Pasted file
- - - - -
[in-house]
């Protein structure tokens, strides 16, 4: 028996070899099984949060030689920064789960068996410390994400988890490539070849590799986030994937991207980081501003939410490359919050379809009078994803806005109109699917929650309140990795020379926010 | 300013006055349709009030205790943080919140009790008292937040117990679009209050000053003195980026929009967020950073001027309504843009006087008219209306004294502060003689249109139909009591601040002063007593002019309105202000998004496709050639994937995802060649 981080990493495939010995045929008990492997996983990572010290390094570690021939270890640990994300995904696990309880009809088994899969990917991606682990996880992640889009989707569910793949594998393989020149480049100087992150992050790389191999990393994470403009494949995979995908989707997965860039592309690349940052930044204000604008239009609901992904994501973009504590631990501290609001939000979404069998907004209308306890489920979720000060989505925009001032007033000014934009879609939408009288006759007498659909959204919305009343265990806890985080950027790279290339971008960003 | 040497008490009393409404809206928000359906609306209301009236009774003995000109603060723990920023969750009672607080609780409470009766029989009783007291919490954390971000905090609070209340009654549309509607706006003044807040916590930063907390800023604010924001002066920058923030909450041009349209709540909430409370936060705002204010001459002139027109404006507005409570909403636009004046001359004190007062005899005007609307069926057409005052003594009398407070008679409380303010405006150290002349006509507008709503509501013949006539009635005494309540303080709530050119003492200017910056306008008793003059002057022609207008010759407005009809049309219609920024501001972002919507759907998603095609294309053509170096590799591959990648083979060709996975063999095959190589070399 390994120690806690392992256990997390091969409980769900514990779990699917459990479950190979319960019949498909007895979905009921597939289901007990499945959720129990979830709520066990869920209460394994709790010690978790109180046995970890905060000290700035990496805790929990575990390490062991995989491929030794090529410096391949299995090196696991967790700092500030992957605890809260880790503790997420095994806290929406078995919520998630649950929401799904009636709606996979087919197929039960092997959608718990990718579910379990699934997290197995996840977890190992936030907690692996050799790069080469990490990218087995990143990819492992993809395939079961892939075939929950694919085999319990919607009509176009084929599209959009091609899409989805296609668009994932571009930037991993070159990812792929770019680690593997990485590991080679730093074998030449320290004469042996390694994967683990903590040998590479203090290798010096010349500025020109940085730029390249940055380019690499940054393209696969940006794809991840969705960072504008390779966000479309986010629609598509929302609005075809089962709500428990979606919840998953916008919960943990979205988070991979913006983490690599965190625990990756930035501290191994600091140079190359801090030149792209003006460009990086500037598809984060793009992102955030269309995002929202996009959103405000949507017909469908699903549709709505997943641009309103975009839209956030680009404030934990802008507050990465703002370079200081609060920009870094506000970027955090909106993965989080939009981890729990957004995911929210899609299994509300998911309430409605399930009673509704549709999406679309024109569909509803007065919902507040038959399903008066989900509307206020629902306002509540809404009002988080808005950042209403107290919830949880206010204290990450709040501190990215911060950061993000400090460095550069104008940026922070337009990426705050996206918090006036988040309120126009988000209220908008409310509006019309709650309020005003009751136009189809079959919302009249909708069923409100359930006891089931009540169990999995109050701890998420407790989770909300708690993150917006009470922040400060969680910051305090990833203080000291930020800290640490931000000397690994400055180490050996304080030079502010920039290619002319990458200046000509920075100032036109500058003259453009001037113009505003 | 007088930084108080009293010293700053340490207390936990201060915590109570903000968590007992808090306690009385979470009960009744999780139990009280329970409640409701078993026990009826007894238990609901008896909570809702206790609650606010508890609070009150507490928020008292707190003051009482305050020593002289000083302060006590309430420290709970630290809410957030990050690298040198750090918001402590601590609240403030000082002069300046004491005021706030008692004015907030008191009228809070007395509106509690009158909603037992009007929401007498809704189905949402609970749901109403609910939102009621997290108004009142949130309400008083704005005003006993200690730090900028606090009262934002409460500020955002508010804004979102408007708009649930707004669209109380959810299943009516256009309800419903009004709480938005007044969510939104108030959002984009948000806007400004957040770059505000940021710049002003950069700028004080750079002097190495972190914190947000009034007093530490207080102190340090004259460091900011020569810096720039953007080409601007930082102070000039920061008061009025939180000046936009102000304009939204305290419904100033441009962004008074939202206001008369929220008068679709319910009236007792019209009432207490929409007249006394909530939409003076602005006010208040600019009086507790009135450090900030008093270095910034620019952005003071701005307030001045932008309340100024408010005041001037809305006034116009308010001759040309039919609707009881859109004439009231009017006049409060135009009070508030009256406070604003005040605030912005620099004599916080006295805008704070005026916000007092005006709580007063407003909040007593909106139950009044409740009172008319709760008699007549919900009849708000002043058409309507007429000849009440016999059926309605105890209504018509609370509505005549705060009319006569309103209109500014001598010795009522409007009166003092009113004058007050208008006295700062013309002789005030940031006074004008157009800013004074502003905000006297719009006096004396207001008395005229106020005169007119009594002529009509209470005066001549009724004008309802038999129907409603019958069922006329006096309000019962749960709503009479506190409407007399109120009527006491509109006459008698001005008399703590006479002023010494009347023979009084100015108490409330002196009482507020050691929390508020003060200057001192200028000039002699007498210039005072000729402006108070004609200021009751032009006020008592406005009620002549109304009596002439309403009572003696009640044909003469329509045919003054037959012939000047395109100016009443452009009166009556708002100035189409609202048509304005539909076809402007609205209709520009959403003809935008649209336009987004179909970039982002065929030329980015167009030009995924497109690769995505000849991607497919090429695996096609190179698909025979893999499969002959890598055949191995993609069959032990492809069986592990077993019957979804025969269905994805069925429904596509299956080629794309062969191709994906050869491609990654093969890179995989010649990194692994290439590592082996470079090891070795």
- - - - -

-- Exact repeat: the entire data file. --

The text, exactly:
[in-house]
């Protein structure tokens, strides 16, 4: 028996070899099984949060030689920064789960068996410390994400988890490539070849590799986030994937991207980081501003939410490359919050379809009078994803806005109109699917929650309140990795020379926010 | 300013006055349709009030205790943080919140009790008292937040117990679009209050000053003195980026929009967020950073001027309504843009006087008219209306004294502060003689249109139909009591601040002063007593002019309105202000998004496709050639994937995802060649 981080990493495939010995045929008990492997996983990572010290390094570690021939270890640990994300995904696990309880009809088994899969990917991606682990996880992640889009989707569910793949594998393989020149480049100087992150992050790389191999990393994470403009494949995979995908989707997965860039592309690349940052930044204000604008239009609901992904994501973009504590631990501290609001939000979404069998907004209308306890489920979720000060989505925009001032007033000014934009879609939408009288006759007498659909959204919305009343265990806890985080950027790279290339971008960003 | 040497008490009393409404809206928000359906609306209301009236009774003995000109603060723990920023969750009672607080609780409470009766029989009783007291919490954390971000905090609070209340009654549309509607706006003044807040916590930063907390800023604010924001002066920058923030909450041009349209709540909430409370936060705002204010001459002139027109404006507005409570909403636009004046001359004190007062005899005007609307069926057409005052003594009398407070008679409380303010405006150290002349006509507008709503509501013949006539009635005494309540303080709530050119003492200017910056306008008793003059002057022609207008010759407005009809049309219609920024501001972002919507759907998603095609294309053509170096590799591959990648083979060709996975063999095959190589070399 390994120690806690392992256990997390091969409980769900514990779990699917459990479950190979319960019949498909007895979905009921597939289901007990499945959720129990979830709520066990869920209460394994709790010690978790109180046995970890905060000290700035990496805790929990575990390490062991995989491929030794090529410096391949299995090196696991967790700092500030992957605890809260880790503790997420095994806290929406078995919520998630649950929401799904009636709606996979087919197929039960092997959608718990990718579910379990699934997290197995996840977890190992936030907690692996050799790069080469990490990218087995990143990819492992993809395939079961892939075939929950694919085999319990919607009509176009084929599209959009091609899409989805296609668009994932571009930037991993070159990812792929770019680690593997990485590991080679730093074998030449320290004469042996390694994967683990903590040998590479203090290798010096010349500025020109940085730029390249940055380019690499940054393209696969940006794809991840969705960072504008390779966000479309986010629609598509929302609005075809089962709500428990979606919840998953916008919960943990979205988070991979913006983490690599965190625990990756930035501290191994600091140079190359801090030149792209003006460009990086500037598809984060793009992102955030269309995002929202996009959103405000949507017909469908699903549709709505997943641009309103975009839209956030680009404030934990802008507050990465703002370079200081609060920009870094506000970027955090909106993965989080939009981890729990957004995911929210899609299994509300998911309430409605399930009673509704549709999406679309024109569909509803007065919902507040038959399903008066989900509307206020629902306002509540809404009002988080808005950042209403107290919830949880206010204290990450709040501190990215911060950061993000400090460095550069104008940026922070337009990426705050996206918090006036988040309120126009988000209220908008409310509006019309709650309020005003009751136009189809079959919302009249909708069923409100359930006891089931009540169990999995109050701890998420407790989770909300708690993150917006009470922040400060969680910051305090990833203080000291930020800290640490931000000397690994400055180490050996304080030079502010920039290619002319990458200046000509920075100032036109500058003259453009001037113009505003 | 007088930084108080009293010293700053340490207390936990201060915590109570903000968590007992808090306690009385979470009960009744999780139990009280329970409640409701078993026990009826007894238990609901008896909570809702206790609650606010508890609070009150507490928020008292707190003051009482305050020593002289000083302060006590309430420290709970630290809410957030990050690298040198750090918001402590601590609240403030000082002069300046004491005021706030008692004015907030008191009228809070007395509106509690009158909603037992009007929401007498809704189905949402609970749901109403609910939102009621997290108004009142949130309400008083704005005003006993200690730090900028606090009262934002409460500020955002508010804004979102408007708009649930707004669209109380959810299943009516256009309800419903009004709480938005007044969510939104108030959002984009948000806007400004957040770059505000940021710049002003950069700028004080750079002097190495972190914190947000009034007093530490207080102190340090004259460091900011020569810096720039953007080409601007930082102070000039920061008061009025939180000046936009102000304009939204305290419904100033441009962004008074939202206001008369929220008068679709319910009236007792019209009432207490929409007249006394909530939409003076602005006010208040600019009086507790009135450090900030008093270095910034620019952005003071701005307030001045932008309340100024408010005041001037809305006034116009308010001759040309039919609707009881859109004439009231009017006049409060135009009070508030009256406070604003005040605030912005620099004599916080006295805008704070005026916000007092005006709580007063407003909040007593909106139950009044409740009172008319709760008699007549919900009849708000002043058409309507007429000849009440016999059926309605105890209504018509609370509505005549705060009319006569309103209109500014001598010795009522409007009166003092009113004058007050208008006295700062013309002789005030940031006074004008157009800013004074502003905000006297719009006096004396207001008395005229106020005169007119009594002529009509209470005066001549009724004008309802038999129907409603019958069922006329006096309000019962749960709503009479506190409407007399109120009527006491509109006459008698001005008399703590006479002023010494009347023979009084100015108490409330002196009482507020050691929390508020003060200057001192200028000039002699007498210039005072000729402006108070004609200021009751032009006020008592406005009620002549109304009596002439309403009572003696009640044909003469329509045919003054037959012939000047395109100016009443452009009166009556708002100035189409609202048509304005539909076809402007609205209709520009959403003809935008649209336009987004179909970039982002065929030329980015167009030009995924497109690769995505000849991607497919090429695996096609190179698909025979893999499969002959890598055949191995993609069959032990492809069986592990077993019957979804025969269905994805069925429904596509299956080629794309062969191709994906050869491609990654093969890179995989010649990194692994290439590592082996470079090891070795």